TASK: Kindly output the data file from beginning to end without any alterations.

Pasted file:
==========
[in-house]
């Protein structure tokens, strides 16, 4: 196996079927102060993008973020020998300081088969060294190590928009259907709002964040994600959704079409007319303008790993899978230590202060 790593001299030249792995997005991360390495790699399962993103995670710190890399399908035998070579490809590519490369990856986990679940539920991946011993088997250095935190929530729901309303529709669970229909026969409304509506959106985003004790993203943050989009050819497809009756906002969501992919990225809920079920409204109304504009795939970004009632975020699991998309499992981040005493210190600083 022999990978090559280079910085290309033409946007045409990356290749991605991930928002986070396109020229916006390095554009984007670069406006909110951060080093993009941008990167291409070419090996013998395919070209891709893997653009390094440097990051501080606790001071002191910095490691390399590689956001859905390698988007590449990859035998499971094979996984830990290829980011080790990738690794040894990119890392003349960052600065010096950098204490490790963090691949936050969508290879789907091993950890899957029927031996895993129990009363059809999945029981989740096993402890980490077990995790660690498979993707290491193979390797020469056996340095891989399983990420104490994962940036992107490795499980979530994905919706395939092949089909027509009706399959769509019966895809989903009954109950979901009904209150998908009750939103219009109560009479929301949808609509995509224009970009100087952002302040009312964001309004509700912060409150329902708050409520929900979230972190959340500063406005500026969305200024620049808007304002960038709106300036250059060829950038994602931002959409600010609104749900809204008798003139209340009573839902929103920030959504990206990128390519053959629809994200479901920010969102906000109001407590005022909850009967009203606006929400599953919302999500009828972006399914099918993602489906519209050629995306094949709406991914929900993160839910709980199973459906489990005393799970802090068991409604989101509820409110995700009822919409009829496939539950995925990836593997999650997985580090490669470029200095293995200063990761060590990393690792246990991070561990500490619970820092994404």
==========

[in-house]
């Protein structure tokens, strides 16, 4: 196996079927102060993008973020020998300081088969060294190590928009259907709002964040994600959704079409007319303008790993899978230590202060 790593001299030249792995997005991360390495790699399962993103995670710190890399399908035998070579490809590519490369990856986990679940539920991946011993088997250095935190929530729901309303529709669970229909026969409304509506959106985003004790993203943050989009050819497809009756906002969501992919990225809920079920409204109304504009795939970004009632975020699991998309499992981040005493210190600083 022999990978090559280079910085290309033409946007045409990356290749991605991930928002986070396109020229916006390095554009984007670069406006909110951060080093993009941008990167291409070419090996013998395919070209891709893997653009390094440097990051501080606790001071002191910095490691390399590689956001859905390698988007590449990859035998499971094979996984830990290829980011080790990738690794040894990119890392003349960052600065010096950098204490490790963090691949936050969508290879789907091993950890899957029927031996895993129990009363059809999945029981989740096993402890980490077990995790660690498979993707290491193979390797020469056996340095891989399983990420104490994962940036992107490795499980979530994905919706395939092949089909027509009706399959769509019966895809989903009954109950979901009904209150998908009750939103219009109560009479929301949808609509995509224009970009100087952002302040009312964001309004509700912060409150329902708050409520929900979230972190959340500063406005500026969305200024620049808007304002960038709106300036250059060829950038994602931002959409600010609104749900809204008798003139209340009573839902929103920030959504990206990128390519053959629809994200479901920010969102906000109001407590005022909850009967009203606006929400599953919302999500009828972006399914099918993602489906519209050629995306094949709406991914929900993160839910709980199973459906489990005393799970802090068991409604989101509820409110995700009822919409009829496939539950995925990836593997999650997985580090490669470029200095293995200063990761060590990393690792246990991070561990500490619970820092994404």